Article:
Abortion clinic workers have acknowledged the “elective” nature of their trade for years. Dr. Warren Hern, whose 1984 book Abortion Practice is the standard medical teaching text on late-term abortion procedures, writes:

A study of motivations for abortion has found that the majority are sought for socioeconomic reasons. Women seeking abortions seldom give the real reason for doing so to investigators studying the issue. The impression from clinical practice is that all but a few women seek abortions for reasons that can broadly be defined as socioeconomic, and many cite strictly economic reasons. . . . As a rule, women do not make decisions about pregnancy prevention or treatment on the basis of statistical evaluations and medical advice but rather on the basis of personal attitudes and necessities. At times medical considerations enter into the picture, but decisions are usually made on the basis of such factors as desire or lack of desire for parenthood, stability of relationships, educational status, emotional status, or economic status, among others.11

Suppose, however, that the pregnancy does in fact pose a grave threat to the mother’s life. What is the morally correct way to proceed?

Ectopic pregnancy (EP) is a clear case in point. With EP, the developing human embryo implants somewhere other than the uterus, usually on the inner wall of the fallopian tube. This is an extremely dangerous situation for the mother. When the EP outgrows the limits of the narrow fallopian tube enclosing it, the tube bursts, resulting in massive internal hemorrhaging. In fact, EP is the leading cause of pregnancy-related death during the first trimester.12 The accepted medical protocols in this case are to end the pregnancy through chemical (Methotrexate) or surgical intervention.13 There is no way the developing human can survive EP. If the mother dies from internal bleeding, the embryo dies also, given he’s too young to survive on his own. At the same time, the limits of current medical technology do not allow transfer to a more suitable environment. Despite our best intentions, we simply can’t save the child.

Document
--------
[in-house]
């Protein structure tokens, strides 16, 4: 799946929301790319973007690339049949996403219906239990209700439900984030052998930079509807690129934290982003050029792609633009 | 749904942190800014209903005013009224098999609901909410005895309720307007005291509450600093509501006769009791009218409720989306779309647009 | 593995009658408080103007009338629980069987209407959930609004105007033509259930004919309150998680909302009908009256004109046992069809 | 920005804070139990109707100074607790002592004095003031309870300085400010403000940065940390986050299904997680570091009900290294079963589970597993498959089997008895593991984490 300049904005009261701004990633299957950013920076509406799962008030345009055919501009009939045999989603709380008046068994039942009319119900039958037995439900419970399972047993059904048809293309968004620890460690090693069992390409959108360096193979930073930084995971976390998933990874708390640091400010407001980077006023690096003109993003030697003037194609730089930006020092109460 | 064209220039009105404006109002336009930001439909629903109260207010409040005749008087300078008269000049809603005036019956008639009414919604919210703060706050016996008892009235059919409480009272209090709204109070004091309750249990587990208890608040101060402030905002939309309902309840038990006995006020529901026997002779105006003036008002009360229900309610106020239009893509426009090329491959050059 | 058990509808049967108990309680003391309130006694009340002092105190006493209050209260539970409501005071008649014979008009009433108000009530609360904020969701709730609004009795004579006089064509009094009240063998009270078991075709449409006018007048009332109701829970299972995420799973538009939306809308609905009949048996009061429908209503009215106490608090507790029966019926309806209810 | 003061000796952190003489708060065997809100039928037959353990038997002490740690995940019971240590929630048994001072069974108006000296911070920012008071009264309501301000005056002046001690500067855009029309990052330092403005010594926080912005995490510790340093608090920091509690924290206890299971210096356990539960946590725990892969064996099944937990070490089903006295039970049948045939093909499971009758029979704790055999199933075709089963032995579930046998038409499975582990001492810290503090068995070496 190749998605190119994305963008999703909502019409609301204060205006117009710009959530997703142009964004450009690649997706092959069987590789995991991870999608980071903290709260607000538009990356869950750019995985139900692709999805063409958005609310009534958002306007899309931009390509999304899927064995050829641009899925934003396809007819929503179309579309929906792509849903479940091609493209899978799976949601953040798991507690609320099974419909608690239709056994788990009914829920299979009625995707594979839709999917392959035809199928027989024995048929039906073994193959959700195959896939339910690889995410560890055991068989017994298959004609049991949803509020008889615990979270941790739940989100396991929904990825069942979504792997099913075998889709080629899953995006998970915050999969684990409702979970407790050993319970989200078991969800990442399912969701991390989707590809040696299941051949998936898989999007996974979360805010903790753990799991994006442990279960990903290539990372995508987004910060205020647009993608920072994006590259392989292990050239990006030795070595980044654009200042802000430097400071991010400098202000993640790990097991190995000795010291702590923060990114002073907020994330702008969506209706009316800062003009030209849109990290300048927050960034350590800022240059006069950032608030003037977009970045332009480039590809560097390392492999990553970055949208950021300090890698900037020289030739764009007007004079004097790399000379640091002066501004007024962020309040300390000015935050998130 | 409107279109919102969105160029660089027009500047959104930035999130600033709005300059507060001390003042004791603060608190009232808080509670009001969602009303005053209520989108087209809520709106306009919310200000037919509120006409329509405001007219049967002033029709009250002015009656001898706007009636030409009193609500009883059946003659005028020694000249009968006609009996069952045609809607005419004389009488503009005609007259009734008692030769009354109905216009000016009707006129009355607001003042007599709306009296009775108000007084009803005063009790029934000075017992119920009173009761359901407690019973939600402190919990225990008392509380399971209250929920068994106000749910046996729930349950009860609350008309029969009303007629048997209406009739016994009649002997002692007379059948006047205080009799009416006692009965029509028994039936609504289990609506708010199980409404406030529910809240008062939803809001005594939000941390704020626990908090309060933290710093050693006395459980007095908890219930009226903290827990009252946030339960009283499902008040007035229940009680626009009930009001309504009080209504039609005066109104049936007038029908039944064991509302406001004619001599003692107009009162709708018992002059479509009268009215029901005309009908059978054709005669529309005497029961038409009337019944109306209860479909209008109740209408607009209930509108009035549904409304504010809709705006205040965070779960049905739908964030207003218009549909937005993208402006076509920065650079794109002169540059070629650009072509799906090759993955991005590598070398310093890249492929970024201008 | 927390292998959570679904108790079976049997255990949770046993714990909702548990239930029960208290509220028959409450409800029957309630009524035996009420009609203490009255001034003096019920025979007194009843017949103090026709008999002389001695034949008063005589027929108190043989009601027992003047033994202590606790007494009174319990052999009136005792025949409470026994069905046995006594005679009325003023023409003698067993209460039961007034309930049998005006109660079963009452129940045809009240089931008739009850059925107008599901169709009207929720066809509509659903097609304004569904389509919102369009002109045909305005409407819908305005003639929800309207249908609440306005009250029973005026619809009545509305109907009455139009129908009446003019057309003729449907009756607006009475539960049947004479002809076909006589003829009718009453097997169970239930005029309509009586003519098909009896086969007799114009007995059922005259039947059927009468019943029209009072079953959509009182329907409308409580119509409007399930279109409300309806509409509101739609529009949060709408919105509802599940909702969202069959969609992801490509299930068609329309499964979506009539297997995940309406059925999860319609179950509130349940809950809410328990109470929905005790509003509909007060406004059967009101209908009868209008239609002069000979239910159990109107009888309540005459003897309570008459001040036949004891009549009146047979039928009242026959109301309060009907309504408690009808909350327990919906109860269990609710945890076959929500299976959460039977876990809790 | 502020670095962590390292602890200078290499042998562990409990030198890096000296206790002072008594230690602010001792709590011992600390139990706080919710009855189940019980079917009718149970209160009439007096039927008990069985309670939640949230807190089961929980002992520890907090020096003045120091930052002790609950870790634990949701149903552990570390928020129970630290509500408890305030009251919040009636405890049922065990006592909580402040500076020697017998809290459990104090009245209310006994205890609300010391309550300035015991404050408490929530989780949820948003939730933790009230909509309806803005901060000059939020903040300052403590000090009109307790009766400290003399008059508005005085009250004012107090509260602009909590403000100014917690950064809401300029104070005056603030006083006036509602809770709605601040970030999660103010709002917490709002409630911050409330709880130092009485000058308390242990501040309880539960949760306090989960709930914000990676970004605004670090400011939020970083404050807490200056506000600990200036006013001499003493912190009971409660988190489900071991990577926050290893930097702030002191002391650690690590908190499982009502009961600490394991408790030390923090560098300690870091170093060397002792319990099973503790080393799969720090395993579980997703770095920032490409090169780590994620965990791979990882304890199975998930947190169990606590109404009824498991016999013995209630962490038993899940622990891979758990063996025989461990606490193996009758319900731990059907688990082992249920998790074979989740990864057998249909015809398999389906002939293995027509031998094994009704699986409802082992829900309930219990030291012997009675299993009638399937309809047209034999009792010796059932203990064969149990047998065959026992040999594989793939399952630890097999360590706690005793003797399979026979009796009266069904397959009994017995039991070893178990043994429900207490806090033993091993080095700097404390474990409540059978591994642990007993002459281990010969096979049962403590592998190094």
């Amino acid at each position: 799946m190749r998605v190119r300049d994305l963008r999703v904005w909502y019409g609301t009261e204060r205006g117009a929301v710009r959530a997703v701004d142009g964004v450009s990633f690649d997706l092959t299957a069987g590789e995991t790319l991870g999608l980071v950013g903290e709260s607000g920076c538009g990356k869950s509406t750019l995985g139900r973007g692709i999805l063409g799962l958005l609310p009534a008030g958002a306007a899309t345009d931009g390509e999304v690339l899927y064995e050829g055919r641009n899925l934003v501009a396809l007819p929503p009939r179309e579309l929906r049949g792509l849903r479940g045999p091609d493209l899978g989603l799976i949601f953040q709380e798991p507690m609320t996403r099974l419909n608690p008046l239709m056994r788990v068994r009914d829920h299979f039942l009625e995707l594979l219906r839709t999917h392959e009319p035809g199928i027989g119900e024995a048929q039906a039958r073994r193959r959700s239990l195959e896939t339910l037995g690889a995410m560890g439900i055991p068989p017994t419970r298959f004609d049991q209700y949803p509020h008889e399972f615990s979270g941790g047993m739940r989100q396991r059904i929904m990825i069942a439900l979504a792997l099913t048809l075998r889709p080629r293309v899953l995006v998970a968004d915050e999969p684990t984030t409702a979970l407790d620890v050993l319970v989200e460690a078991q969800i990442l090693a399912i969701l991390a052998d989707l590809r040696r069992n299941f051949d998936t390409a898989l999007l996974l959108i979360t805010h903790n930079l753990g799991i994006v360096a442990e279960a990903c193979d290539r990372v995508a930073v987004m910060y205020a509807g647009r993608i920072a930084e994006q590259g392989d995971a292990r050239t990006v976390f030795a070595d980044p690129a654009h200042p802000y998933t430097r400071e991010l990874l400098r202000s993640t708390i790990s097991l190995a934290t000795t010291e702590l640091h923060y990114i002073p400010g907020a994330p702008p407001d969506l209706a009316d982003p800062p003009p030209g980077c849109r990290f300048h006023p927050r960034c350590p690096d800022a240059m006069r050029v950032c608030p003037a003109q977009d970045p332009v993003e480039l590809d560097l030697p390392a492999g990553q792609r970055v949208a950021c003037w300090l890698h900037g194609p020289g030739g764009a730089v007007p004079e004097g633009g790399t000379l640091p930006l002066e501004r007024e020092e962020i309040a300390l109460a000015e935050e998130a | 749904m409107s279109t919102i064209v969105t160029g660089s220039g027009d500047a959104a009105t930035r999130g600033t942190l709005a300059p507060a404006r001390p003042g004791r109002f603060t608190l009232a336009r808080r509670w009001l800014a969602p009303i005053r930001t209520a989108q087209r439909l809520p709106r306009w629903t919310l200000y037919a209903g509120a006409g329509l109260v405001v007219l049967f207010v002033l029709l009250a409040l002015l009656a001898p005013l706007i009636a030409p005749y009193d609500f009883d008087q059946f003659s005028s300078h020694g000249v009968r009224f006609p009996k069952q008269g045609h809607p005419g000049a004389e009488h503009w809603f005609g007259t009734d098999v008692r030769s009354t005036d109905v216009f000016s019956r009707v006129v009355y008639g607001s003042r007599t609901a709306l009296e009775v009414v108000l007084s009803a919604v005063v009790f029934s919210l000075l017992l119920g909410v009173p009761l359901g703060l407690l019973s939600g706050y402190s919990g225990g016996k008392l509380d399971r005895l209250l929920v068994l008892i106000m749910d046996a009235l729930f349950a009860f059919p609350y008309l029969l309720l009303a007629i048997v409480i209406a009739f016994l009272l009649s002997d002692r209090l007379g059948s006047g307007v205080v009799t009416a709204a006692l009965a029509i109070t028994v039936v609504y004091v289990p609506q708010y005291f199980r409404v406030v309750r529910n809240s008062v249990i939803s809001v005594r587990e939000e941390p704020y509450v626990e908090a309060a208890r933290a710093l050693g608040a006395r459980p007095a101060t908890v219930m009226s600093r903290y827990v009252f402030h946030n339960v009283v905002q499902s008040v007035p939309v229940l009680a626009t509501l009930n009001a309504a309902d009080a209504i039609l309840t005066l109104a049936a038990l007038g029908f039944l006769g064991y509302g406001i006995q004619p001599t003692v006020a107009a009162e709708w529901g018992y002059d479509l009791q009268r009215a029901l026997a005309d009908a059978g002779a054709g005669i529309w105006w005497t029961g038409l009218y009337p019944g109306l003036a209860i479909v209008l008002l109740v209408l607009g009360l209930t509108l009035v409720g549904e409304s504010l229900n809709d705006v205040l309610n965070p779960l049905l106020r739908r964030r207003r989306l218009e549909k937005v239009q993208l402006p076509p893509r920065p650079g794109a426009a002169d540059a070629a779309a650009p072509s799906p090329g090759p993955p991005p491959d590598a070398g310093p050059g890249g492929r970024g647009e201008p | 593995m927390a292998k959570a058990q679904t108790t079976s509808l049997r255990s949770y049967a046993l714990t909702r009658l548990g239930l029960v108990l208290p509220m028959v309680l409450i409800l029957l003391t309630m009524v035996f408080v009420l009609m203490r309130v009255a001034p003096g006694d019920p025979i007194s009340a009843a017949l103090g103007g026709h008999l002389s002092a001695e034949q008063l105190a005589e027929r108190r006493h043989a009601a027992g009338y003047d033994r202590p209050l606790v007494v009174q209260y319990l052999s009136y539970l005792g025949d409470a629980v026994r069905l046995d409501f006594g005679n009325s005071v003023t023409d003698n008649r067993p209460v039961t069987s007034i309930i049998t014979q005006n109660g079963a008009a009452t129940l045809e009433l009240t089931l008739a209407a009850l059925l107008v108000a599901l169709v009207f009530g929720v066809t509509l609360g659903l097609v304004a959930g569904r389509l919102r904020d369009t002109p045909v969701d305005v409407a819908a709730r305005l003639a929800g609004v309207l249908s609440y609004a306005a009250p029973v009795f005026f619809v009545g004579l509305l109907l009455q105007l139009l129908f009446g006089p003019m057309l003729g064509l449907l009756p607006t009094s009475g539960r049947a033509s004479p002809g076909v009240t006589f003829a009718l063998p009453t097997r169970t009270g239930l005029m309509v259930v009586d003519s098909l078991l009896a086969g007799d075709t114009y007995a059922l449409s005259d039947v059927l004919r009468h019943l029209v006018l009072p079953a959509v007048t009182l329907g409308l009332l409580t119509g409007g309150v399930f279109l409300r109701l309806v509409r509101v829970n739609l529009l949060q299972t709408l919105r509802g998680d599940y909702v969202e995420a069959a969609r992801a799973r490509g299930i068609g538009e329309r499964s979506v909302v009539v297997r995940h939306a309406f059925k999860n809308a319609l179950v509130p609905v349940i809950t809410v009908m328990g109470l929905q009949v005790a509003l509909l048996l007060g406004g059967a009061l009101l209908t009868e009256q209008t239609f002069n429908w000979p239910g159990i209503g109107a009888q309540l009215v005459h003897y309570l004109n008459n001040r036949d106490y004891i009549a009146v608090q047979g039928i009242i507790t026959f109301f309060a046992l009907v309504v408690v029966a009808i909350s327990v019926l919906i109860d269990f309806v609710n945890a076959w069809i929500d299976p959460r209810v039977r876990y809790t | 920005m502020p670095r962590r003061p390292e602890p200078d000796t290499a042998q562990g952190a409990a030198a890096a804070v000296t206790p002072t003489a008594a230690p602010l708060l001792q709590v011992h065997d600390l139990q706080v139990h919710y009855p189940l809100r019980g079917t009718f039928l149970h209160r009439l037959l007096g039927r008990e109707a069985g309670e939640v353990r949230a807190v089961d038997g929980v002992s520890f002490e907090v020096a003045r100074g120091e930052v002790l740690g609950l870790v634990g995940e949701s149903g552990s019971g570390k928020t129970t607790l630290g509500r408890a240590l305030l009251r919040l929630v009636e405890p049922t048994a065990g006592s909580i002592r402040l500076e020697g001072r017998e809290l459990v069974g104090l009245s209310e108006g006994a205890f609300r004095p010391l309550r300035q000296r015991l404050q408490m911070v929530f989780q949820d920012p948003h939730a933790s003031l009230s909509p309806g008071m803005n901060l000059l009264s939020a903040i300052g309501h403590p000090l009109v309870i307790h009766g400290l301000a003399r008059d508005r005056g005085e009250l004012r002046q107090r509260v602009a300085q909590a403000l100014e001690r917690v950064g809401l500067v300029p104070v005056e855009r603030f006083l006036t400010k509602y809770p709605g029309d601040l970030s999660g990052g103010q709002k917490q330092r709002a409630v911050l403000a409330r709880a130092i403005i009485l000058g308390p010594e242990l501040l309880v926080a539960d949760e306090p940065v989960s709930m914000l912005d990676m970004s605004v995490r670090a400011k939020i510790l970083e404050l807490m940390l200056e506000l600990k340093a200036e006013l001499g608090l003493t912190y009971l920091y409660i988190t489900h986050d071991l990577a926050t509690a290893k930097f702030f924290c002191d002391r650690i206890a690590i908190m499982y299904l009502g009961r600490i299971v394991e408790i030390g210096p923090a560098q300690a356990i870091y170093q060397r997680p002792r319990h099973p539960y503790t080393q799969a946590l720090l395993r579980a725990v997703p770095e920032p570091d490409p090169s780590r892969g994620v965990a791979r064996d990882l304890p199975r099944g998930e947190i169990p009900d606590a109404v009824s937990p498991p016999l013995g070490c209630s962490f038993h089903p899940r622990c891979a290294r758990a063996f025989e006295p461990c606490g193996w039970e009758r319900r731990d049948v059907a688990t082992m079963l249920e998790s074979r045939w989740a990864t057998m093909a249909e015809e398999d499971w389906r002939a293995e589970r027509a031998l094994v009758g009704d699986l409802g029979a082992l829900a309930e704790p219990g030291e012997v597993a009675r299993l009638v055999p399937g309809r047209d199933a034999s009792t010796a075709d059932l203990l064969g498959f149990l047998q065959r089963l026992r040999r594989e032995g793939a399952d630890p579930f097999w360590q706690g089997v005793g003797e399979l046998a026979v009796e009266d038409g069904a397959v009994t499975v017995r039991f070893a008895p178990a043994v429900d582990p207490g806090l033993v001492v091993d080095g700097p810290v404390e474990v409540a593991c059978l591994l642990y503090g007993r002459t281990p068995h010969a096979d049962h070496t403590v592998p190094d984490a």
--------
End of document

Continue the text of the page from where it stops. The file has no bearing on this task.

What is the greatest moral good we can achieve in this situation? Is it best to do nothing and let two humans (likely) die, or is it best to act in such a way that we save one life even though the unintended and unavoidable consequence of acting is the death of the human embryo?

Pro-life advocates almost universally agree we should do the latter. It is better to save one life than lose two. Notice, however, that the intent of the physician is not to directly kill the embryo but to save the mother’s life. The unintended and unavoidable consequence of that lifesaving act is the death of the embryo. Perhaps in the future we can transplant the embryo to a more desirable location. If that day comes, we should do that. But for now, ending the pregnancy is our only course of action. If we do nothing, both mother and child die. It’s best that one should live. But again, notice that the intent in ending the pregnancy is to save the mother, not directly and purposefully to kill the child.14

As for other alleged threats to the mother’s life, few are truly life-threatening. Most can be managed with proper physician oversight. Dr. Thomas Murphy Goodwin oversees the largest high-risk pregnancy clinic in the United States, averaging between fifteen thousand to sixteen thousand births annually. Excluding cases diagnosed late in pregnancy, only one or two cases a year pose an immediate lethal threat to the mother’s life. Goodwin writes that even women suffering from cancer can often be treated with chemotherapy, and the fetus tolerates the treatment.15


Again, whenever you hear an argument for elective abortion, stop and ask this question: Would this justification for killing the unborn work for killing a toddler? If not, your critic is assuming that the unborn aren’t human, a point for which he needs to argue. Trot out your toddler to expose the hidden (and perhaps unrecognized) assumptions in the argument.